Democrats Pick a Fight Over Letting DREAMers Enlist in the Military

The “jobs Americans won't do” chestnut isn't usually heard in regard to the military.

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Representative-elect Ruben Gallego (D-AZ) (R) talks with fellow military veterans before a news conference to call on Congress and President Barack Obama to move forward with immigration reform at the U.S. Capitol November 12, 2014 in Washington, DC.

Photo by Chip Somodevilla/Getty Images

Advocates can point to a dozen or so moments when the 2013 Senate immigration bill died. The final moment—the Seahawks interception toss at the one yard line—was the surprise defeat of then-House Majority Leader Eric Cantor in Virginia. Cantor was seen to favor some popular, small immigration policy change once most of the GOP had escaped primary election season. “There’s a Biblical root and a tradition in this country that says we don’t hold children liable for their parents’ acts, and when you have kids who may have been brought here, let’s say, at 2 months old, unbeknownst to them, and they’ve been here all their lives and they want to serve in our military,” he told one interviewer.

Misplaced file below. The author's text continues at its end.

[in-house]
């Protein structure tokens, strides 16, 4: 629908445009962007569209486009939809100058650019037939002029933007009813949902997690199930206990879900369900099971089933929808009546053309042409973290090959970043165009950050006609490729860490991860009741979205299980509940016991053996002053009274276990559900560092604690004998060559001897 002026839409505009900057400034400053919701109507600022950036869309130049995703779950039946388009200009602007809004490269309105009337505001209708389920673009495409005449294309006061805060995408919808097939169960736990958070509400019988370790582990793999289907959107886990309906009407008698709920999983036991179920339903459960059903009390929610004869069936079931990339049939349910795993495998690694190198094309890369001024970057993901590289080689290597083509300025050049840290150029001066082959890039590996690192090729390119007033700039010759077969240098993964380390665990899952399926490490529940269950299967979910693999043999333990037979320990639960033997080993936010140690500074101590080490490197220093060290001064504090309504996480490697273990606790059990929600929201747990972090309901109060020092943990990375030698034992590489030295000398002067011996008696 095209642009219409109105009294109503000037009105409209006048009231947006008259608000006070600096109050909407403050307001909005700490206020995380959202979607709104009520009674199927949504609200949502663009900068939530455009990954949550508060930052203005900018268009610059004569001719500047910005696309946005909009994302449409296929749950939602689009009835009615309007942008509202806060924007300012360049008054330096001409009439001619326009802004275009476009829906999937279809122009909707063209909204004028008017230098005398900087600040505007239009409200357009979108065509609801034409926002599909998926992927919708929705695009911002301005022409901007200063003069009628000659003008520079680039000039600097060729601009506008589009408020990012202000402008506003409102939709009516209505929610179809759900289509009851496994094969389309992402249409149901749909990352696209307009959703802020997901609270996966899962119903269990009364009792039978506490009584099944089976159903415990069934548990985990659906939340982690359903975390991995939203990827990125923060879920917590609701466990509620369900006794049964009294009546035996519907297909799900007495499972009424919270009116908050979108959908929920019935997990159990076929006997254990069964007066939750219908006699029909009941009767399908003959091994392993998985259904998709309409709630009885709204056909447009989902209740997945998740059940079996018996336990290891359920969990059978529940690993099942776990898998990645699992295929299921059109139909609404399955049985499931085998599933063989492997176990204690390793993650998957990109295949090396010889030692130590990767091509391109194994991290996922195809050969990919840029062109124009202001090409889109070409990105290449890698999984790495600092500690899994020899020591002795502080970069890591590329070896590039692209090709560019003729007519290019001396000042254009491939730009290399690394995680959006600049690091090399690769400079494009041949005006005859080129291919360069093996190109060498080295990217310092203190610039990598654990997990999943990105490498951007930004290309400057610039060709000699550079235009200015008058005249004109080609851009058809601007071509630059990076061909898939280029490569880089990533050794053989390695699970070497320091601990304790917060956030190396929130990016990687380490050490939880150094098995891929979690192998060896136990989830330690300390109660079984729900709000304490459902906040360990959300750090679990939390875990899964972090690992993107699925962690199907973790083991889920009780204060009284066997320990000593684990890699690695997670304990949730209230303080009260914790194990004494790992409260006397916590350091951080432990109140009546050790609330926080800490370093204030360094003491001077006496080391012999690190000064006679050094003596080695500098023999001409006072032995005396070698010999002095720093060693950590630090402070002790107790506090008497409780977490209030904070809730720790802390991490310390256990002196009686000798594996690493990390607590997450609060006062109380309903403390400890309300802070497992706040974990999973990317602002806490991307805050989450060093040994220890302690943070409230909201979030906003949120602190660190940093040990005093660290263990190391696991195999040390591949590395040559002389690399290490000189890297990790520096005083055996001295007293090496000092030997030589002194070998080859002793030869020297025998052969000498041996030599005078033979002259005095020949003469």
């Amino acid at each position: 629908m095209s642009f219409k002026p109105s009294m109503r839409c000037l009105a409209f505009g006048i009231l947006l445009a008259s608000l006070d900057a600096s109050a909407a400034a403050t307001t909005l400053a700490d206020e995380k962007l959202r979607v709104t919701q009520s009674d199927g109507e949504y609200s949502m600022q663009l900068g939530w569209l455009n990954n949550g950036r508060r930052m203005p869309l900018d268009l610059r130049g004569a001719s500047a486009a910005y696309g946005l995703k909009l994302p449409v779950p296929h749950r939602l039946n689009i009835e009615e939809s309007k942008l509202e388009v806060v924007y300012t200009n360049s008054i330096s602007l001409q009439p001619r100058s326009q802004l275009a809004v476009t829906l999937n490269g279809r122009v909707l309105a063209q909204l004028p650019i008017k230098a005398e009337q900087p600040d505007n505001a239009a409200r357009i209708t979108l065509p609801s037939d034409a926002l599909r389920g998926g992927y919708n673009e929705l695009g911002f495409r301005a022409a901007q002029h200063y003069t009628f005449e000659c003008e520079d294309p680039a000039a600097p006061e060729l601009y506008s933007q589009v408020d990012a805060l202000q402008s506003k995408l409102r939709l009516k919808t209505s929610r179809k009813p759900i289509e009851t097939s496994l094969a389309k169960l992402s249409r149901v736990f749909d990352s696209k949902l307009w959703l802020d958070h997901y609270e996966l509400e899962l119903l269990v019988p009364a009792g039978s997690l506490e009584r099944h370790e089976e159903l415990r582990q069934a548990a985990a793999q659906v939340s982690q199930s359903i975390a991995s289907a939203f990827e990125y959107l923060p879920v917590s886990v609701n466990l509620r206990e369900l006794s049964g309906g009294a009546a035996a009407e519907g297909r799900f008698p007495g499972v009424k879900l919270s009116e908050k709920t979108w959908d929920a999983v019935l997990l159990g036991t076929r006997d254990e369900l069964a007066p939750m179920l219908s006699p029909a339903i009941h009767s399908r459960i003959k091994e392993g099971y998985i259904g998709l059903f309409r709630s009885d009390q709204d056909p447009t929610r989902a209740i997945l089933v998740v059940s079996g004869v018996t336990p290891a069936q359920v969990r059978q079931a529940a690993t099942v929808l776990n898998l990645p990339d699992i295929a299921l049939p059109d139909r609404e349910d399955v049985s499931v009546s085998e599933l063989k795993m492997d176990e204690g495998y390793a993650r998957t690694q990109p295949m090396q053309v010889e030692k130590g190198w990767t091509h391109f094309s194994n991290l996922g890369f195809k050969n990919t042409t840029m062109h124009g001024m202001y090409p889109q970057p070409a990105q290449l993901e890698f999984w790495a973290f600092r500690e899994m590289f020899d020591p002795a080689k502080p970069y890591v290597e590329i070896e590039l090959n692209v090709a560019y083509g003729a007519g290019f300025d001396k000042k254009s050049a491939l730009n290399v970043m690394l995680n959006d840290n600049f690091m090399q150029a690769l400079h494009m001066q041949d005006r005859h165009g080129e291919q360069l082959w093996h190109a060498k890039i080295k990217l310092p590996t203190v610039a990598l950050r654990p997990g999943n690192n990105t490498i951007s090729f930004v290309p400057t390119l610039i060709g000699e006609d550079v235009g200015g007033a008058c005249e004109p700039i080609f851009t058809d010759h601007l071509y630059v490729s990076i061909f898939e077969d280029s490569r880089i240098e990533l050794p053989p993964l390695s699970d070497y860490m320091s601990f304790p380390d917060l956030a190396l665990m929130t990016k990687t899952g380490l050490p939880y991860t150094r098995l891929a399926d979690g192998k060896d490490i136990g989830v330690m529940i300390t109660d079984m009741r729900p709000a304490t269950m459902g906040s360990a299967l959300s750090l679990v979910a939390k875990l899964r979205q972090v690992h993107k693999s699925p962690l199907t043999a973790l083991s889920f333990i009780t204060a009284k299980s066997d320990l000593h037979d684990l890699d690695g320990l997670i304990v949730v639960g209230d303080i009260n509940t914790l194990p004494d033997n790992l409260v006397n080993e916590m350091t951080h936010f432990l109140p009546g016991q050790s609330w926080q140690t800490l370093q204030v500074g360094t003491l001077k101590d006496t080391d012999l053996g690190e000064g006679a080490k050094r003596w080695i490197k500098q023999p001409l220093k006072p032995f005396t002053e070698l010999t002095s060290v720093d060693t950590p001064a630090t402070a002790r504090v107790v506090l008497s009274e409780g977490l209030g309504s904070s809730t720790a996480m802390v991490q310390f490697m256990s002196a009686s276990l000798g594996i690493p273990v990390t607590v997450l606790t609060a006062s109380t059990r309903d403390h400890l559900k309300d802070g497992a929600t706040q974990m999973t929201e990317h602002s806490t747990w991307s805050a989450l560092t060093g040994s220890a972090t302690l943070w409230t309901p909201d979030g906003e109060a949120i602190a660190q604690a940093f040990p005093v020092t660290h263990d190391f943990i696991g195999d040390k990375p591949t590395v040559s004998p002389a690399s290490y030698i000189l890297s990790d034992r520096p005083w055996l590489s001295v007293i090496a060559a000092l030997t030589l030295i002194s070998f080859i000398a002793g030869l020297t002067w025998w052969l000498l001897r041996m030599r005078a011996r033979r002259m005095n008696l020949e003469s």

Days later, he was out of a job. His successor, Representative David Brat, is working now to strip language out of the National Defense Authorization Act related to the “Enable DREAMers to Serve in Uniform” amendment. Introduced last month by Representative Ruben Gallego, it passed even though the freshman Democrat was, well, a freshman Democrat. It would give the secretary of defense the freedom to enlist people eligible for Deferred Action for Childhood Arrival. And that is seen as a clear threat by Brat and Alabama Representative Mo Brooks.

“Do members of the House Armed Services Committee who voted for this amendment really believe that these are jobs Americans won’t do?” asked Brooks in a statement. “It is unconscionable that certain members of Congress seek to use America's military as a bargaining chip in a bid to cement the president’s unconstitutional amnesty actions. We can't speak for other Congressmen, but, as for ourselves, we were elected to promote and protect the interests of American citizens, not illegal immigrants.”

That chestnut—“jobs Americans won't do”—isn't usually heard in regard to the military. If there's a crisis of qualified, native-born recruits being turned away from the recruiting station to make room for DREAMers, it's been happening in secret. Gallego, an Iraq War veteran, has happily joined the fight with Brat, Brooks, and any Republican who's allowing the amendment to die.

“Senator [John] McCain last night said the Senate wouldn't include this language in their version of the NDAA because the House would never accept that language in the bill,” Gallego said Wednesday in a statement. “Senator McCain should stick to his job in the Senate and let the House do our job. This amendment is about defense and what is in the best interest of our nation and our military.”

It has another function; it coaxes out the opponents of reform, at a time when the people rebranding the GOP would rather discuss their own efforts to allow DREAMers to serve in the military.

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